South Thanet candidate and two others will be in court next month for alleged fiddling of campaign expenses in 2015
A TORY parliamentary candidate has been charged with fiddling election expenses.
South Thanet’s Craig Mackinlay has been charged with offences under the Representation of the People Act 1983 after an investigation into 2015 general election campaign expenses.
Two Tory party officials, Nathan Gray, 28 and Marion Little, 62, have also been charged and all three could face a fine or up to a year in prison if found guilty.
Ms Little is a “campaigns specialist” for the Conservative Party and was awarded an OBE by the Tories in 2016 for “political services.”
They are due to appear at Westminster Magistrates’ Court on July 4.
Mr Mackinlay is standing for re-election in the South Thanet constituency in Kent after he won the seat in 2015, beating Ukip’s then leader Nigel Farage.
Crown Prosecution Service head of special crime Nick Vamos said: “On April 18 we received a file of evidence from Kent Police concerning allegations relating to Conservative Party expenditure during the 2015 general election campaign.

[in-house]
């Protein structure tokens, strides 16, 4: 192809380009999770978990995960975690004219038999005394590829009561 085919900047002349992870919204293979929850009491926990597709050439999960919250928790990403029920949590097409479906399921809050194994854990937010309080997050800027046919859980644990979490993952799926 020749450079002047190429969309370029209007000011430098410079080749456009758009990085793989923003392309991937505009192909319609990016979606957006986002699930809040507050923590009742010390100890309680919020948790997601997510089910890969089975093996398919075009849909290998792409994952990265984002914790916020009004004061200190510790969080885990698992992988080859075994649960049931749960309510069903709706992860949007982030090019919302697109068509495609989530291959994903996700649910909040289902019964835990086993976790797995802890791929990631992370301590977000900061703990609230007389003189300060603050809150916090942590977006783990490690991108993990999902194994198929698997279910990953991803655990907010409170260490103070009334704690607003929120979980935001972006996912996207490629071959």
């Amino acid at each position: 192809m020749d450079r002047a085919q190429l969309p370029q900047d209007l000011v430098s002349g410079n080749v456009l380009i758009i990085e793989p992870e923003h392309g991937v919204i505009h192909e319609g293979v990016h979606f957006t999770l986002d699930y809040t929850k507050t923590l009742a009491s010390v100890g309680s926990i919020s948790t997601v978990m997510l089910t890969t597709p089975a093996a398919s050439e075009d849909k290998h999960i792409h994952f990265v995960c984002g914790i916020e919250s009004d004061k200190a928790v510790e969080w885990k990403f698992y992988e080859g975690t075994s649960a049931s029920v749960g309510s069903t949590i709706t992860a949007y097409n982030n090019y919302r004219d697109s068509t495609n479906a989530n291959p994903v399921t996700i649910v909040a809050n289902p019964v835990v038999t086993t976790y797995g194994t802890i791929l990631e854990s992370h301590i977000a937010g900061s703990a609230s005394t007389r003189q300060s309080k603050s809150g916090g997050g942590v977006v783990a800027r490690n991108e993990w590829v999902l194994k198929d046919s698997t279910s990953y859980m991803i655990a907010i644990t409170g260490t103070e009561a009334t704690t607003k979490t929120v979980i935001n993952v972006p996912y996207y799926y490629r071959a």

“We then asked for additional inquiries to be made in advance of the June 11 statutory time limit by when any charges needed to be authorised.
“We have concluded there is sufficient evidence and it is in the public interest to authorise charges against three people.
“Craig Mackinlay, Nathan Gray and Marion Little have each been charged with offences under the Representation of the People Act 1983.
“Criminal proceedings have now commenced and it is extremely important that there should be no reporting, commentary or sharing of information online which could in any way prejudice these proceedings.”
In a statement posted on his Facebook page, Mr Mackinlay condemned the “shocking” decision to prosecute and said he was confident he would be cleared.
He said: “I have done nothing wrong and acted honestly and properly whilst a candidate in 2015, and as all candidates do, acted upon advice throughout.”
A Conservative Party spokesman said the party believed the allegations were “unfounded” and warned the media that they could be prosecuted under contempt of court rules if they published anything prejudicial to the case.
“The individuals remain innocent unless otherwise proven guilty in a court of law,” he said.
“There is a broad consensus that election law is fragmented, confused and unclear, with two different sets of legislation, and poor guidance from the Electoral Commission.”
Although the charges will be heard first by magistrates, the three could also potentially be sent to the Crown Court.